Our Dover correspondent says that yesterday afternoon 22 men, part of the crew of the steamer Storm Queen were landed at Dover and proceeded to London. While in the Bay of Biscay on 21st inst., with a cargo of rye, from Sebastopol to Holland, the vessel encountered a hurricane, and, after everything possible had been done to save her, the two boats were launched, the third having been dashed to pieces. Out of 28 on board, 22 only succeeded in getting into the boats. The commander, Captain Jaques, refused to leave the ship, and another five men would not risk throwing themselves into the sea to reach the boats. The boats, after remaining by the vessel several hours, hailed the barque Gulnare, which ultimately took them on board, and brought them to Dover. In getting alongside the barque the boats were disabled and the men had to be hauled on board by ropes. The barque remained on the spot until the next morning, when the steamer went down. The remainder of the crew tried to escape on a raft. The barque tried to reach them, but before she could do so, the men were all washed off and drowned. The following are the names of the men who were drowned: A. Jaques, captain; John Rullon, chief engineer; G. Cluff, third engineer; J.J. Clayton, fourth engineer; Luke Slaven and John McGein. The survivors were received at Dover National Sailors' Home, and, after being supplied with refreshments were forwarded by train to London. Before leaving Dover the survivors signed an address to the captain and crew of the barque Gulnare, thanking them for their services, and embodying a narrative of their rescue, and the foundering of their steamer.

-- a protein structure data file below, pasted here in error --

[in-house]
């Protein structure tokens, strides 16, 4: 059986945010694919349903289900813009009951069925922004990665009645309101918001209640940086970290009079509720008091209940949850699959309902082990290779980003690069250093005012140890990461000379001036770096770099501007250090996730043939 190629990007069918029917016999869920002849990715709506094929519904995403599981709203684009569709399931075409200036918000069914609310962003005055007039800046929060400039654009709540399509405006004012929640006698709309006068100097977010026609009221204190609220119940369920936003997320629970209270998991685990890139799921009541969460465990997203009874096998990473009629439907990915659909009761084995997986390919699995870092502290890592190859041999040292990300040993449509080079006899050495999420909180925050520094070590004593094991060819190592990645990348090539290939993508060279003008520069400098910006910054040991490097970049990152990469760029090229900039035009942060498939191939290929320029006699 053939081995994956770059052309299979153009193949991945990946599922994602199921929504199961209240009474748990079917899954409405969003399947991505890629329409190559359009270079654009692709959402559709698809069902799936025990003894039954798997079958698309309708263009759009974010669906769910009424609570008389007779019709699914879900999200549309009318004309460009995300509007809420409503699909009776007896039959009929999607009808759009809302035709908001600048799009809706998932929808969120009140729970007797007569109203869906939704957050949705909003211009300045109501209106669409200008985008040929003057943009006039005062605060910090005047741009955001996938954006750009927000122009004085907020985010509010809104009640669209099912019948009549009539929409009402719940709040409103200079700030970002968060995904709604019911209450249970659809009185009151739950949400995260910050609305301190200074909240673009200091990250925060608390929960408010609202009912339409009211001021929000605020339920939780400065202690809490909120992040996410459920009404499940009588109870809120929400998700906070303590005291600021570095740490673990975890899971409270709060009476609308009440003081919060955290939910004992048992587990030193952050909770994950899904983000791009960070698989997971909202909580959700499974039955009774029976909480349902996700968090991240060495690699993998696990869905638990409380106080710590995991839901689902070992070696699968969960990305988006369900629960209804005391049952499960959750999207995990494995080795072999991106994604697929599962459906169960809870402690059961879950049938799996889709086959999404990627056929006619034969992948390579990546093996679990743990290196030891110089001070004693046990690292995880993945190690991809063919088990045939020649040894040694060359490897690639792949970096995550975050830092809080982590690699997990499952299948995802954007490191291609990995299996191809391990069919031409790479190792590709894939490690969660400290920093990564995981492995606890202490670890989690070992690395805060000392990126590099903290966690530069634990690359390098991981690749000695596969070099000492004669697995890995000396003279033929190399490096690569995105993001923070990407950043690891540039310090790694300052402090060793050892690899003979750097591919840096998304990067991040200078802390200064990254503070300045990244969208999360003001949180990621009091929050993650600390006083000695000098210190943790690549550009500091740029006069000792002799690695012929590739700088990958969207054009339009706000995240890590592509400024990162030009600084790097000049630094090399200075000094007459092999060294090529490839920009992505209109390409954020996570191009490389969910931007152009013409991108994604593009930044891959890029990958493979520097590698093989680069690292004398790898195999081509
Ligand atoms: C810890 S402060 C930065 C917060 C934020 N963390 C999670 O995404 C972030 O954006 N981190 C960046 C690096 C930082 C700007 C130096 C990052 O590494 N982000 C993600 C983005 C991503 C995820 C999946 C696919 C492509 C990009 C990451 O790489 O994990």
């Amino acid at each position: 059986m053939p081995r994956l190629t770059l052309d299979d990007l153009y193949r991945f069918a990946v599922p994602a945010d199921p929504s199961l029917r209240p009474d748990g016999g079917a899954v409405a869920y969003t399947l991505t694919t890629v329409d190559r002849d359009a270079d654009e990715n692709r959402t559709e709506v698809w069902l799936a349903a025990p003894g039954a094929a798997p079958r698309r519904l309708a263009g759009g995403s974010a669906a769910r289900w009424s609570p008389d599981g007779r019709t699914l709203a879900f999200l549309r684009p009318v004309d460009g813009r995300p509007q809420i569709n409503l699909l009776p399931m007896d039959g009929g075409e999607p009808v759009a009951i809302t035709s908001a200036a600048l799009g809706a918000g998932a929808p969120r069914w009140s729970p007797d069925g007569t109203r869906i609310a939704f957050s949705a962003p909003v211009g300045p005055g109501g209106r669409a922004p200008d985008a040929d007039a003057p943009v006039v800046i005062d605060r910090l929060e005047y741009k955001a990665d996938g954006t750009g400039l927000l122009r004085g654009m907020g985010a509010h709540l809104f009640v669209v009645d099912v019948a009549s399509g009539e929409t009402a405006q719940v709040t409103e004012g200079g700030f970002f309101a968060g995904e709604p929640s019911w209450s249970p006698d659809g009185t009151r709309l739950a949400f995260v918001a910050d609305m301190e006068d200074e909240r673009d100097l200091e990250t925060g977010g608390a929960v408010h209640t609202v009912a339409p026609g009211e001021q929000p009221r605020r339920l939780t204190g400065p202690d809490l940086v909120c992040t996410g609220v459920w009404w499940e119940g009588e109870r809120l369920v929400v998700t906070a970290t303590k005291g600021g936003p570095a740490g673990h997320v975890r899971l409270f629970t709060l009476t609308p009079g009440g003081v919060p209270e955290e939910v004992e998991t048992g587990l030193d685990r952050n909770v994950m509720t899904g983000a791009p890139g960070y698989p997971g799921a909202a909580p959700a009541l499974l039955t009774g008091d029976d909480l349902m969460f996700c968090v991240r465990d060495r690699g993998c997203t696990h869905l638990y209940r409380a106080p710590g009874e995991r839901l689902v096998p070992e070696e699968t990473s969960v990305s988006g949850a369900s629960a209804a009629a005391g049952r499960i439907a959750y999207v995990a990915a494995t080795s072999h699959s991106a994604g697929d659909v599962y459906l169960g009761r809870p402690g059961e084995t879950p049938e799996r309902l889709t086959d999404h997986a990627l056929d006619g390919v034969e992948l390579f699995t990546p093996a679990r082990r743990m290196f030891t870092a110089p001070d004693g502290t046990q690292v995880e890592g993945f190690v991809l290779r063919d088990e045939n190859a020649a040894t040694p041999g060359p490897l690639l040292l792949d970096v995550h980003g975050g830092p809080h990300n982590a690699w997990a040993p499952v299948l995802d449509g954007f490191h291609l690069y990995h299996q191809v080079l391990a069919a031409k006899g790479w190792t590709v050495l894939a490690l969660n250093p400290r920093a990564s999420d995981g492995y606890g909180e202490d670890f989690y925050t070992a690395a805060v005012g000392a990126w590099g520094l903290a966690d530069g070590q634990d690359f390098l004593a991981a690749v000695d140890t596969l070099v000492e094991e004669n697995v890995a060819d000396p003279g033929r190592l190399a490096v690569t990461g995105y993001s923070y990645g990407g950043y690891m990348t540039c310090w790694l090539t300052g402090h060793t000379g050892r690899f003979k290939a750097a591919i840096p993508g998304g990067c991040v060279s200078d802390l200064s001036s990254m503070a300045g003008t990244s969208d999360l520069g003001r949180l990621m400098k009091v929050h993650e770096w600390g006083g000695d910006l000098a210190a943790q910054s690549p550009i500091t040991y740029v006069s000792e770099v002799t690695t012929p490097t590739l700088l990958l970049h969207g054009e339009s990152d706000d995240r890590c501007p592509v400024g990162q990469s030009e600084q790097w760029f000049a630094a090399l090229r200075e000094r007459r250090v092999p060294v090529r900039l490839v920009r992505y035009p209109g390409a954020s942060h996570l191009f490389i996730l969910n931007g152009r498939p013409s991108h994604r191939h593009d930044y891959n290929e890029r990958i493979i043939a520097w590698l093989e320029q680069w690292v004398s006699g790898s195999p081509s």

Aberdeen (Scotland) Weekly Journal, December 27, 1888.

Several other papers had this same basic story, but one identified Luke Slaven as from South Shields, England.